Staying Safe In Port

BY Beth Williams

Major national and international initiatives went into effect to heighten the security of ships and ports in 2004. What effect have they had on the safety of cruise passengers ashore? The answer, alas, is probably none directly, though there may be a slight increase in safety within the ports themselves, because of the better fencing, increased surveillance and more intense review of identification documents.

The number one issue that anyone who takes a cruise internationally should consider is the purchase of travel medical and evacuation insurance. Obviously, other types of travel insurance could be equally important, especially if you need to cancel your cruise for an emergency before your trip, but travel medical and evacuation insurance is many times more important. Why? because when you travel outside the United States, many personal medical insurance policies do not provide coverage outside the USA (including most versions of Medicare), and if they do, you will find that you need to abide by certain requirements and approvals.  Additionally, you will have to most always pay the bill yourself, and depending on the illness, could be several thousands of dollars.

The other important factor is the ability to have medical evacuation insurance, because if you have a significant injury or illness in port or on the ship, you would be responsible for the cost of a helicopter or air ambulance to fly you to a “qualified” hospital or “Level 1” trauma center (or equivalent) for emergency treatment.  This is why having adequate travel medical and evacuation insurance is so important when visiting international ports as you never know what type of accident you might have.

Outside of travel insurance, here are a few tips to consider when visiting cruise ports around the world.

Assess In-Port Risks
While the majority of international ports of call are safe – you do have to keep in mind that from the criminal’s perspective, they tend to “fish were the fish are,” and for pickpockets, sneak thieves, and others, that means taking advantage of unsuspecting cruise passengers can be the “holy grail.” Again, keep in mind that falling victim to crime while visiting international ports is a rare occurrence, however, when it does occur, (outside of overcharging) it almost always involves some type of petty theft pickpocketing of wallets and phones, purse, or travel bag snatching.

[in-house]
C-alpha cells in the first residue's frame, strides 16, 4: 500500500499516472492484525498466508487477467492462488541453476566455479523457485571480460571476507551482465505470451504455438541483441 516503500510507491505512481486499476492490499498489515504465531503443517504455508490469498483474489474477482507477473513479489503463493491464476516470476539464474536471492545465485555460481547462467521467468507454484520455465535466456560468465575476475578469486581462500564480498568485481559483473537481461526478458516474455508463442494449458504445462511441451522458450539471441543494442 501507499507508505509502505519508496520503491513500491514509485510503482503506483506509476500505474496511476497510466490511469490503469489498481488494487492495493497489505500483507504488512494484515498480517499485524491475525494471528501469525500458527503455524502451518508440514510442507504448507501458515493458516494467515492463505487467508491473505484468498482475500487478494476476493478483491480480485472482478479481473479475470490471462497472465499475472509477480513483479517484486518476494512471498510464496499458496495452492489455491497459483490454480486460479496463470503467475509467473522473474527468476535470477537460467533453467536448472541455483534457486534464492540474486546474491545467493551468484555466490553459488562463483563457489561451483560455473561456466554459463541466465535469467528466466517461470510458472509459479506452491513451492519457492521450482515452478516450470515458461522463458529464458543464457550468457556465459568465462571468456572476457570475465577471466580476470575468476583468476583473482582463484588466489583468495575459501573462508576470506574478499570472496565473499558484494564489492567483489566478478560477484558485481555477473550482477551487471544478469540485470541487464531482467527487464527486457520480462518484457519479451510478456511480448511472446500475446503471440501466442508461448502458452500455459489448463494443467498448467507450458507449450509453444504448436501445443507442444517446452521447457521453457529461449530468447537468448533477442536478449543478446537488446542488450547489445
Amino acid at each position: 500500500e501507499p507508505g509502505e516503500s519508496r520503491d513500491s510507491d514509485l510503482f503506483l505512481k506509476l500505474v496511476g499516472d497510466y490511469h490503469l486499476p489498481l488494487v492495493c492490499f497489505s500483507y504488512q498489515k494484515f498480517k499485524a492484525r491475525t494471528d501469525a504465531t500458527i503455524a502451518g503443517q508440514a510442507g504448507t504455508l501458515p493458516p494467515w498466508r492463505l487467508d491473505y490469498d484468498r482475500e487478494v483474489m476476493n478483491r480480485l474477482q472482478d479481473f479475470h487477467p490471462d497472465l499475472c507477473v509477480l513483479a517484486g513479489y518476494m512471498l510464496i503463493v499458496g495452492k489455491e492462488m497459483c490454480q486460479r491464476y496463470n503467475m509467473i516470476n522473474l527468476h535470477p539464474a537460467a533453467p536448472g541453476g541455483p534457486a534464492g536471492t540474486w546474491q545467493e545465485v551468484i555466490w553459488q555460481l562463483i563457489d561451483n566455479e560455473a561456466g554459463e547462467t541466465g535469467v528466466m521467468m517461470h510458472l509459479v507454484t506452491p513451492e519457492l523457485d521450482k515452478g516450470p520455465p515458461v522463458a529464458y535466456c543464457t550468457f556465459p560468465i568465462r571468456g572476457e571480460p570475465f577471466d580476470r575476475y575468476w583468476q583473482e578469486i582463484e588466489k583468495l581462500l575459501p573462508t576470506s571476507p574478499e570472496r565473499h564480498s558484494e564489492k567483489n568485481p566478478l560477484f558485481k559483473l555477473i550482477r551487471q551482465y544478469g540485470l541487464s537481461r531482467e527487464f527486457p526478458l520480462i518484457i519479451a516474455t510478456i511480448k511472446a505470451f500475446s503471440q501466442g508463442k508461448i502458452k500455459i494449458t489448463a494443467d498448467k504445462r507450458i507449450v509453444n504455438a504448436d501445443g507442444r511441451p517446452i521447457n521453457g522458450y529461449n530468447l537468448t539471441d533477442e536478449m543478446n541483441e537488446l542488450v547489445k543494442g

When visiting cruise ports, be particularly cautious of crowded tourist areas, street fairs, marketplaces, lines at tourist attractions, public transportation, or anywhere else where your wallet, purse or travel bag may be vulnerable.  To view a number of videos that show how pickpockets operate, as well as listings of scams broken down by country, visit the following website on our blog:

Research the Port Risks Before Departing
One area that few cruise passengers do is research the destinations and ports they will be visiting for crime trends.  While it’s obvious why someone would not do this, as falling victim to crime is the farthest thought from their mind (as it should), but always remember the old adage, an ounce of prevention is worth a pound of cure.

To begin a quick search for crime trends or ports and countries you plan on visiting, here are a few ideas: